The Building Blocks that Allow HR to Become a Strategic Function

Any number of magazine articles and publications argue Human Resources (HR) should be “at the table” as a key part of corporate strategy. While that is true, I believe that it is a position that is earned in a very logical progression within an organization.  But what is this progression?

A helpful model is Maslow’s Hierarchy of Needs.  Being “at the table,” being a strategic partner in the business is actually akin to Maslow’s highest level – Self Actualization.  But anyone familiar with Maslow’s famous Hierarchy of Needs knows that previous levels must be fulfilled before moving up to the next level.  It is much the same in human resources.

So, what are HR’s “Hierarchy of Needs?”  The first level for HR is Tactical Accuracy and Compliance.  I equate this to Maslow’s first level of needs- Physiological.  Can employees count on HR to make sure that their paychecks are accurate, that their benefit enrollments are accurate and that they receive their enrollment information on a timely basis?  Is annual benefit enrollment well communicated, accurate and timely?  Are basic compliance issues such as exempt/non-exempt, overtime, employee records, state/federal/local requirements for documentation being addressed?  HR cannot begin to establish credibility until the tactical functions are performed at a consistently high level.

The next level of credibility for HR comes in the form of Confidentiality, akin to Maslow’s Safety level.  This means that records are kept private, important information is not disclosed, and both employees and managers can count on HR to maintain the privacy of confidential conversations.

Moving to the next level, the Advice and Guidance level means that staff and managers don’t just talk to HR in a confidential manner, but now HR is considered a trusted source of information, guidance, and advice.  At this level, the organization realizes that HR is important to its daily success.  I equate this level to Maslow’s Love and Belonging.

Human Resources is usually seen as a service function, and many HR departments “wait” to be asked to engage the organization.  At the Engagement level, HR has demonstrated that it has command of the processes and measures that allow it to pro-actively manage key processes like recruiting, training, policy development and investigations.  With recruiting, for example, at this level HR calls the hiring manager to get status updates on candidates, as opposed to waiting for the manager to provide feedback.  At the engagement level, HR begins to provide valuable recommendations for policies, training and staff/management development, recognizing that much of “HR” actually occurs between employees and their peers and managers.  This level dovetails nicely with Maslow’s Esteem level, because clearly having earned the esteem of their colleagues allows HR to function at a very high level in the organization.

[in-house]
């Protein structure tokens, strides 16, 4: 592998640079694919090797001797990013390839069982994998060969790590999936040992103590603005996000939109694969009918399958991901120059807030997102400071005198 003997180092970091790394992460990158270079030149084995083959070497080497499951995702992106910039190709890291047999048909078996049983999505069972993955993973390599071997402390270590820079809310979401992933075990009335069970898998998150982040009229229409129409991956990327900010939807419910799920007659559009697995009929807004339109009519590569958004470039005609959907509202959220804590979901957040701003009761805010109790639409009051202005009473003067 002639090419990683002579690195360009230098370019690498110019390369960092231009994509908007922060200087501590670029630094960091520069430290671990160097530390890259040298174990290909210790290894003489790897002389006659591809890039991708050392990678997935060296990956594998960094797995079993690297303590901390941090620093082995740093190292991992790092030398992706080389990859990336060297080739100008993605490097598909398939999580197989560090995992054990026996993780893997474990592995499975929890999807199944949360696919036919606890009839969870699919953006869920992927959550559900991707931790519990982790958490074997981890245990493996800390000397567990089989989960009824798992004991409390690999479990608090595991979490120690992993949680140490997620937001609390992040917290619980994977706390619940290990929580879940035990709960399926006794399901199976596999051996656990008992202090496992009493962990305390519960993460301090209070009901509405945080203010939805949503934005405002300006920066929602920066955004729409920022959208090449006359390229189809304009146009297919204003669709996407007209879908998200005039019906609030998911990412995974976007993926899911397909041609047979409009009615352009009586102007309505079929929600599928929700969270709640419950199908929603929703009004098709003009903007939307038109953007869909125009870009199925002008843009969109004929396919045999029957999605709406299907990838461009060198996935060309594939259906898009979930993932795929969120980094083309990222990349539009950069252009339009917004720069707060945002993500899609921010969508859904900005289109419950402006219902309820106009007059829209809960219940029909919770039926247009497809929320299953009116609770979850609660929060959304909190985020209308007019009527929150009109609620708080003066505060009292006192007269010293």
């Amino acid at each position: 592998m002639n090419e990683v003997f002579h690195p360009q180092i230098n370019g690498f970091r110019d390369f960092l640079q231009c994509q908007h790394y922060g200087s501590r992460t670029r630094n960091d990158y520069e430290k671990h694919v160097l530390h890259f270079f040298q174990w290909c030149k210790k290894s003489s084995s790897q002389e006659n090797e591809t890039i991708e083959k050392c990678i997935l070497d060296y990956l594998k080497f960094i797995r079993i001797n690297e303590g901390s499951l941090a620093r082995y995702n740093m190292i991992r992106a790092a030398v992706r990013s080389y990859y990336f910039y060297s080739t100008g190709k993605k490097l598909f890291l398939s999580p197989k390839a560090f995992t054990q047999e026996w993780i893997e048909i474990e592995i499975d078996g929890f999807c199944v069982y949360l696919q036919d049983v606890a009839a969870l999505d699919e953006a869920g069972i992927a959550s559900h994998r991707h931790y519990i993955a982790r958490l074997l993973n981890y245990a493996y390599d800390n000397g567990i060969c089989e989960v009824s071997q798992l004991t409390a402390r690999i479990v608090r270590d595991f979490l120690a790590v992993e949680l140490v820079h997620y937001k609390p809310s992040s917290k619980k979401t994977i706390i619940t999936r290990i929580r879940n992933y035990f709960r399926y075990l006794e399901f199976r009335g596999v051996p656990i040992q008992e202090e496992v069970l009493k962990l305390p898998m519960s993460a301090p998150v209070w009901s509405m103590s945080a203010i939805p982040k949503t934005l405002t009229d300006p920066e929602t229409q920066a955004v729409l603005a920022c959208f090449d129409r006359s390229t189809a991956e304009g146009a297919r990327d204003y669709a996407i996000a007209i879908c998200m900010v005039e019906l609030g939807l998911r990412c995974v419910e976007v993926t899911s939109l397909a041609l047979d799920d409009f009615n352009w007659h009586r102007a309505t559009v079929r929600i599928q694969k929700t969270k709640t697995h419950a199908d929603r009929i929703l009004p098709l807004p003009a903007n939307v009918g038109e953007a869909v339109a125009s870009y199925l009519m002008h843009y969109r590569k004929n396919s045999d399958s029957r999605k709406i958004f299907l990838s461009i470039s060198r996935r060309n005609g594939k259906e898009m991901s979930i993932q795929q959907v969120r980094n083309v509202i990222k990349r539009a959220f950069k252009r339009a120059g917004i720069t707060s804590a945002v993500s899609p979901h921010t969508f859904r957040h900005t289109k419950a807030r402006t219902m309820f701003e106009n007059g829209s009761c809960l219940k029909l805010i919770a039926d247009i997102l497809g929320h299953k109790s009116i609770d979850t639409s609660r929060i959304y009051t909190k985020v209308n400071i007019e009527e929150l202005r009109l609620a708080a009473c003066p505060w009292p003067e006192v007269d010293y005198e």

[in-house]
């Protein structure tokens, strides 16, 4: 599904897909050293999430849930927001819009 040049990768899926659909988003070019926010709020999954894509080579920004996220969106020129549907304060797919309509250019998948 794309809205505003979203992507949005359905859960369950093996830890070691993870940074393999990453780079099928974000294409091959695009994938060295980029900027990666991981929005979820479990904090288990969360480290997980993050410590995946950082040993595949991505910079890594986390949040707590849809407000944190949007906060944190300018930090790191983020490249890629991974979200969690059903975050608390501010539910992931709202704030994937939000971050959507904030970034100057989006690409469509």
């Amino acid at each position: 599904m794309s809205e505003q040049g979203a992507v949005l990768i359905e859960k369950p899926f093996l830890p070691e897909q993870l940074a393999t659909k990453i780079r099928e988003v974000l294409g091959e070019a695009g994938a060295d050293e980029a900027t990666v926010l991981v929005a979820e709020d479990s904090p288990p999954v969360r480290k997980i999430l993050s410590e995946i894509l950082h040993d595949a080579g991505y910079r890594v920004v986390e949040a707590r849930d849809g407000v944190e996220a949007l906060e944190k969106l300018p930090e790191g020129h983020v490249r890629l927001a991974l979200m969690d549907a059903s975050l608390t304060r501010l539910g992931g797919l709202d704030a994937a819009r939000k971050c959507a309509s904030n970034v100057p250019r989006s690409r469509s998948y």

And finally, HR as a Strategic Partner, the “Self Actualization” of the HR function.  Here, HR is an active and value added member of the senior management team.  The CEO counts on the senior HR leader for advice on culture and cultural development, succession planning, organizational design, and possibly even managing issues with their board of directors.  The senior HR leader may be called upon by the CEO to coach another senior leader, and that senior leader will understand and value the advice being provided.

Strategic Partner


Advice and Guidance


Tactical Accuracy and Compliance

Our clients come to us at many different levels of human resources development.  Our goal is to help our clients raise their HR function to a much higher level of value and credibility in their organizations.

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